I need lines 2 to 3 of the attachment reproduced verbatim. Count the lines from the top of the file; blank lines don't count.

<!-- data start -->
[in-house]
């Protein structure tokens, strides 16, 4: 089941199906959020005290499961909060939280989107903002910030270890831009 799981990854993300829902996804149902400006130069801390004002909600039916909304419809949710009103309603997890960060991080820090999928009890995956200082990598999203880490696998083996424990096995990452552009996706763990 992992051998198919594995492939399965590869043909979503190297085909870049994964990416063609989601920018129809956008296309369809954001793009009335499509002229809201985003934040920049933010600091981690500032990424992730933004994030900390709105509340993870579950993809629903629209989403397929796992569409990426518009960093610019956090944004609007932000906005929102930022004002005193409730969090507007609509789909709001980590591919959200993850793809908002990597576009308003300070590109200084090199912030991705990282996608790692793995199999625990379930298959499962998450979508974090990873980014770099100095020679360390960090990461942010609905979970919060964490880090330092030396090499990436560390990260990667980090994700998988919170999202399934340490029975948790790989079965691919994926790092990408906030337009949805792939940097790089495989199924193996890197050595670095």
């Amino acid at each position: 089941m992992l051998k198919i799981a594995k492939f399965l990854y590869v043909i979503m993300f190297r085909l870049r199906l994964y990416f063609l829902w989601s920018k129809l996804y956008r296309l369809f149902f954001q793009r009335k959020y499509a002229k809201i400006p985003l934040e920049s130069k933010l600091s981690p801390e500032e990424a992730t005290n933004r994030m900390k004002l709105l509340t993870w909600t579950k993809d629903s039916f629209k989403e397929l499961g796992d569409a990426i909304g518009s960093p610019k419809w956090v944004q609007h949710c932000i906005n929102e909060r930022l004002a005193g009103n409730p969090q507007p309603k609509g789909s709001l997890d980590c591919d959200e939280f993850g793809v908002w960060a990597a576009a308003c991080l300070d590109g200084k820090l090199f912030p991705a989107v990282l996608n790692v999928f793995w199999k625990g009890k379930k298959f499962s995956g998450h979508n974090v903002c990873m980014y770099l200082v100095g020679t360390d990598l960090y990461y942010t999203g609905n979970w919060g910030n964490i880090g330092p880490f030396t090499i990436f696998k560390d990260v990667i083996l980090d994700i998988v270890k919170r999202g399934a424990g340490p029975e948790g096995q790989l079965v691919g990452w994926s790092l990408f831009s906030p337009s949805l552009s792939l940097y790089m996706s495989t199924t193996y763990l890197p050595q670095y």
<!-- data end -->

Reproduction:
């Protein structure tokens, strides 16, 4: 089941199906959020005290499961909060939280989107903002910030270890831009 799981990854993300829902996804149902400006130069801390004002909600039916909304419809949710009103309603997890960060991080820090999928009890995956200082990598999203880490696998083996424990096995990452552009996706763990 992992051998198919594995492939399965590869043909979503190297085909870049994964990416063609989601920018129809956008296309369809954001793009009335499509002229809201985003934040920049933010600091981690500032990424992730933004994030900390709105509340993870579950993809629903629209989403397929796992569409990426518009960093610019956090944004609007932000906005929102930022004002005193409730969090507007609509789909709001980590591919959200993850793809908002990597576009308003300070590109200084090199912030991705990282996608790692793995199999625990379930298959499962998450979508974090990873980014770099100095020679360390960090990461942010609905979970919060964490880090330092030396090499990436560390990260990667980090994700998988919170999202399934340490029975948790790989079965691919994926790092990408906030337009949805792939940097790089495989199924193996890197050595670095």
């Amino acid at each position: 089941m992992l051998k198919i799981a594995k492939f399965l990854y590869v043909i979503m993300f190297r085909l870049r199906l994964y990416f063609l829902w989601s920018k129809l996804y956008r296309l369809f149902f954001q793009r009335k959020y499509a002229k809201i400006p985003l934040e920049s130069k933010l600091s981690p801390e500032e990424a992730t005290n933004r994030m900390k004002l709105l509340t993870w909600t579950k993809d629903s039916f629209k989403e397929l499961g796992d569409a990426i909304g518009s960093p610019k419809w956090v944004q609007h949710c932000i906005n929102e909060r930022l004002a005193g009103n409730p969090q507007p309603k609509g789909s709001l997890d980590c591919d959200e939280f993850g793809v908002w960060a990597a576009a308003c991080l300070d590109g200084k820090l090199f912030p991705a989107v990282l996608n790692v999928f793995w199999k625990g009890k379930k298959f499962s995956g998450h979508n974090v903002c990873m980014y770099l200082v100095g020679t360390d990598l960090y990461y942010t999203g609905n979970w919060g910030n964490i880090g330092p880490f030396t090499i990436f696998k560390d990260v990667i083996l980090d994700i998988v270890k919170r999202g399934a424990g340490p029975e948790g096995q790989l079965v691919g990452w994926s790092l990408f831009s906030p337009s949805l552009s792939l940097y790089m996706s495989t199924t193996y763990l890197p050595q670095y």